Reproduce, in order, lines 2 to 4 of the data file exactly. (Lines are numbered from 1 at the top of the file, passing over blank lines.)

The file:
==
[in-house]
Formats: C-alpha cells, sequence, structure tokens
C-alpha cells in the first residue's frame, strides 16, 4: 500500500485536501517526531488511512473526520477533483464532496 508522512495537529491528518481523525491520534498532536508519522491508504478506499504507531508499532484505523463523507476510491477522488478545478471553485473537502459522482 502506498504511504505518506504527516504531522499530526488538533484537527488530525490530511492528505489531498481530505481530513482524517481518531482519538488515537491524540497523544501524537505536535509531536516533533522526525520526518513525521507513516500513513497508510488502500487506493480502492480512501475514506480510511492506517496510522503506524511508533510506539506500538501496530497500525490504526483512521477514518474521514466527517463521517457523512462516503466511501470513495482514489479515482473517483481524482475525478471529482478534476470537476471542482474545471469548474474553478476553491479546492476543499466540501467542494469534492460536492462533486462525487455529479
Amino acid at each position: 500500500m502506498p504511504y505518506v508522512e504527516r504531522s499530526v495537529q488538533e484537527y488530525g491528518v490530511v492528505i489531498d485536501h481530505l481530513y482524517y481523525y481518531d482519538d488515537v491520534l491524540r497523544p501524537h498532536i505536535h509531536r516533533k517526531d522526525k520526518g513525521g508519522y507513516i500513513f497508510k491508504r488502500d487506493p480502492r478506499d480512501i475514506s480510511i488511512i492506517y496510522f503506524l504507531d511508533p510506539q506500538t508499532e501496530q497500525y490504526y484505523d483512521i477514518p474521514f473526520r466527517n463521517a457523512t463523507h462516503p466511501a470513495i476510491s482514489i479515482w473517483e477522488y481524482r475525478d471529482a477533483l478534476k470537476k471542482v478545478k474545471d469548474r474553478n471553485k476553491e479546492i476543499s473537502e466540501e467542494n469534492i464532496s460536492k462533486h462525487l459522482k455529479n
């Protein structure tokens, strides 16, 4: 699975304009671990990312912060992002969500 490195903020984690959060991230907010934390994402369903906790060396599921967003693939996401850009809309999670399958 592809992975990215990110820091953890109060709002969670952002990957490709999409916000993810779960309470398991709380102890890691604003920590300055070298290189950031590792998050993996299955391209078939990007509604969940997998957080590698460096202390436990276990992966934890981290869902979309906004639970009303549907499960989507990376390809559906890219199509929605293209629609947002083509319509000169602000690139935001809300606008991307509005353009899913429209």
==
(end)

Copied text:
Formats: C-alpha cells, sequence, structure tokens
C-alpha cells in the first residue's frame, strides 16, 4: 500500500485536501517526531488511512473526520477533483464532496 508522512495537529491528518481523525491520534498532536508519522491508504478506499504507531508499532484505523463523507476510491477522488478545478471553485473537502459522482 502506498504511504505518506504527516504531522499530526488538533484537527488530525490530511492528505489531498481530505481530513482524517481518531482519538488515537491524540497523544501524537505536535509531536516533533522526525520526518513525521507513516500513513497508510488502500487506493480502492480512501475514506480510511492506517496510522503506524511508533510506539506500538501496530497500525490504526483512521477514518474521514466527517463521517457523512462516503466511501470513495482514489479515482473517483481524482475525478471529482478534476470537476471542482474545471469548474474553478476553491479546492476543499466540501467542494469534492460536492462533486462525487455529479
Amino acid at each position: 500500500m502506498p504511504y505518506v508522512e504527516r504531522s499530526v495537529q488538533e484537527y488530525g491528518v490530511v492528505i489531498d485536501h481530505l481530513y482524517y481523525y481518531d482519538d488515537v491520534l491524540r497523544p501524537h498532536i505536535h509531536r516533533k517526531d522526525k520526518g513525521g508519522y507513516i500513513f497508510k491508504r488502500d487506493p480502492r478506499d480512501i475514506s480510511i488511512i492506517y496510522f503506524l504507531d511508533p510506539q506500538t508499532e501496530q497500525y490504526y484505523d483512521i477514518p474521514f473526520r466527517n463521517a457523512t463523507h462516503p466511501a470513495i476510491s482514489i479515482w473517483e477522488y481524482r475525478d471529482a477533483l478534476k470537476k471542482v478545478k474545471d469548474r474553478n471553485k476553491e479546492i476543499s473537502e466540501e467542494n469534492i464532496s460536492k462533486h462525487l459522482k455529479n